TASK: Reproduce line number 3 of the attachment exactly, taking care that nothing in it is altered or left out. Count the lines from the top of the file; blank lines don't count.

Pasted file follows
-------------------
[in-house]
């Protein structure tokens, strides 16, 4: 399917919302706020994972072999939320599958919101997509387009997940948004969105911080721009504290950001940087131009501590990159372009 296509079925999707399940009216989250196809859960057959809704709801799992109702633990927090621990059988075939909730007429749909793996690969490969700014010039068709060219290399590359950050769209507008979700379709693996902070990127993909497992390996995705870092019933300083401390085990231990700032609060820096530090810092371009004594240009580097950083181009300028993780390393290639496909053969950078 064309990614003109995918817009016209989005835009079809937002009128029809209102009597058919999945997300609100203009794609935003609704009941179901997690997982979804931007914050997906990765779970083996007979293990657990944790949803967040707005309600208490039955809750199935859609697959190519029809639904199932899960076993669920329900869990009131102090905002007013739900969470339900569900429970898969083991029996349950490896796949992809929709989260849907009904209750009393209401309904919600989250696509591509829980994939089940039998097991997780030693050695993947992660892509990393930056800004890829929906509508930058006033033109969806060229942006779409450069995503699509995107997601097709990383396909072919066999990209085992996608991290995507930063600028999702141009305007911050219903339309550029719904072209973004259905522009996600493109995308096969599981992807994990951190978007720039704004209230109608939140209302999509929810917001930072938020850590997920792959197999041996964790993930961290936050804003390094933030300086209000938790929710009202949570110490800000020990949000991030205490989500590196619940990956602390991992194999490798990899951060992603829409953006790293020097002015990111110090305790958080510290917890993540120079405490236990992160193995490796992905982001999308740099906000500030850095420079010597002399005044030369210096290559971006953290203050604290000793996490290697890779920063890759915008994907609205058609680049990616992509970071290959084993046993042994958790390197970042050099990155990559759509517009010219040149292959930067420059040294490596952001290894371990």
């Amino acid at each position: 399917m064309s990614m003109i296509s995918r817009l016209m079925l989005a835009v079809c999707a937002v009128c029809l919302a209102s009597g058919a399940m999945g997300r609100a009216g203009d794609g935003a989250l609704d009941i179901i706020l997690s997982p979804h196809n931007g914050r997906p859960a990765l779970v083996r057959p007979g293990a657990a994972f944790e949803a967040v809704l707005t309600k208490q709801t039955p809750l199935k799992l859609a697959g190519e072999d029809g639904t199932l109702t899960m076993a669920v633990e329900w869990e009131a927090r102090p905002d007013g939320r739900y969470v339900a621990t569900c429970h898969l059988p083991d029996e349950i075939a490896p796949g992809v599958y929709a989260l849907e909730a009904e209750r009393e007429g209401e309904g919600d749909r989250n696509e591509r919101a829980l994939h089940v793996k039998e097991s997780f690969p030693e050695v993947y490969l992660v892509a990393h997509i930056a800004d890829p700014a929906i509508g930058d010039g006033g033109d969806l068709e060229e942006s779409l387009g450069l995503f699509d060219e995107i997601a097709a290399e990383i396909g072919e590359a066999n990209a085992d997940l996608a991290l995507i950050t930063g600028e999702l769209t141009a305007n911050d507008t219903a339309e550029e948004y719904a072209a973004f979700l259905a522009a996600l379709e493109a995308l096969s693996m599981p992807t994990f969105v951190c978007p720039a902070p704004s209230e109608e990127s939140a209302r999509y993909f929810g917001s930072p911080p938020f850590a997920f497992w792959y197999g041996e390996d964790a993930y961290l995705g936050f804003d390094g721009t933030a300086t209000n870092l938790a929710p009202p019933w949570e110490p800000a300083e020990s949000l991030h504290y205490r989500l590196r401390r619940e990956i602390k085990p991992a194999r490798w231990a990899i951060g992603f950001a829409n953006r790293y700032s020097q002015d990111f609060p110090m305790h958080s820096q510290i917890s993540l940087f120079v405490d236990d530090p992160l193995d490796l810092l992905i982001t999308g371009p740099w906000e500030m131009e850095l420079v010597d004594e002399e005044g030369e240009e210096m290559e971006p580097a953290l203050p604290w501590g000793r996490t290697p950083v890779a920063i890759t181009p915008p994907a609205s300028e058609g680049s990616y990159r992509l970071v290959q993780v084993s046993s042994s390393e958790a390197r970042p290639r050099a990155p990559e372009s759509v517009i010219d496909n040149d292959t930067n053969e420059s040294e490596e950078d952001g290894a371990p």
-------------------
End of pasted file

């Amino acid at each position: 399917m064309s990614m003109i296509s995918r817009l016209m079925l989005a835009v079809c999707a937002v009128c029809l919302a209102s009597g058919a399940m999945g997300r609100a009216g203009d794609g935003a989250l609704d009941i179901i706020l997690s997982p979804h196809n931007g914050r997906p859960a990765l779970v083996r057959p007979g293990a657990a994972f944790e949803a967040v809704l707005t309600k208490q709801t039955p809750l199935k799992l859609a697959g190519e072999d029809g639904t199932l109702t899960m076993a669920v633990e329900w869990e009131a927090r102090p905002d007013g939320r739900y969470v339900a621990t569900c429970h898969l059988p083991d029996e349950i075939a490896p796949g992809v599958y929709a989260l849907e909730a009904e209750r009393e007429g209401e309904g919600d749909r989250n696509e591509r919101a829980l994939h089940v793996k039998e097991s997780f690969p030693e050695v993947y490969l992660v892509a990393h997509i930056a800004d890829p700014a929906i509508g930058d010039g006033g033109d969806l068709e060229e942006s779409l387009g450069l995503f699509d060219e995107i997601a097709a290399e990383i396909g072919e590359a066999n990209a085992d997940l996608a991290l995507i950050t930063g600028e999702l769209t141009a305007n911050d507008t219903a339309e550029e948004y719904a072209a973004f979700l259905a522009a996600l379709e493109a995308l096969s693996m599981p992807t994990f969105v951190c978007p720039a902070p704004s209230e109608e990127s939140a209302r999509y993909f929810g917001s930072p911080p938020f850590a997920f497992w792959y197999g041996e390996d964790a993930y961290l995705g936050f804003d390094g721009t933030a300086t209000n870092l938790a929710p009202p019933w949570e110490p800000a300083e020990s949000l991030h504290y205490r989500l590196r401390r619940e990956i602390k085990p991992a194999r490798w231990a990899i951060g992603f950001a829409n953006r790293y700032s020097q002015d990111f609060p110090m305790h958080s820096q510290i917890s993540l940087f120079v405490d236990d530090p992160l193995d490796l810092l992905i982001t999308g371009p740099w906000e500030m131009e850095l420079v010597d004594e002399e005044g030369e240009e210096m290559e971006p580097a953290l203050p604290w501590g000793r996490t290697p950083v890779a920063i890759t181009p915008p994907a609205s300028e058609g680049s990616y990159r992509l970071v290959q993780v084993s046993s042994s390393e958790a390197r970042p290639r050099a990155p990559e372009s759509v517009i010219d496909n040149d292959t930067n053969e420059s040294e490596e950078d952001g290894a371990p």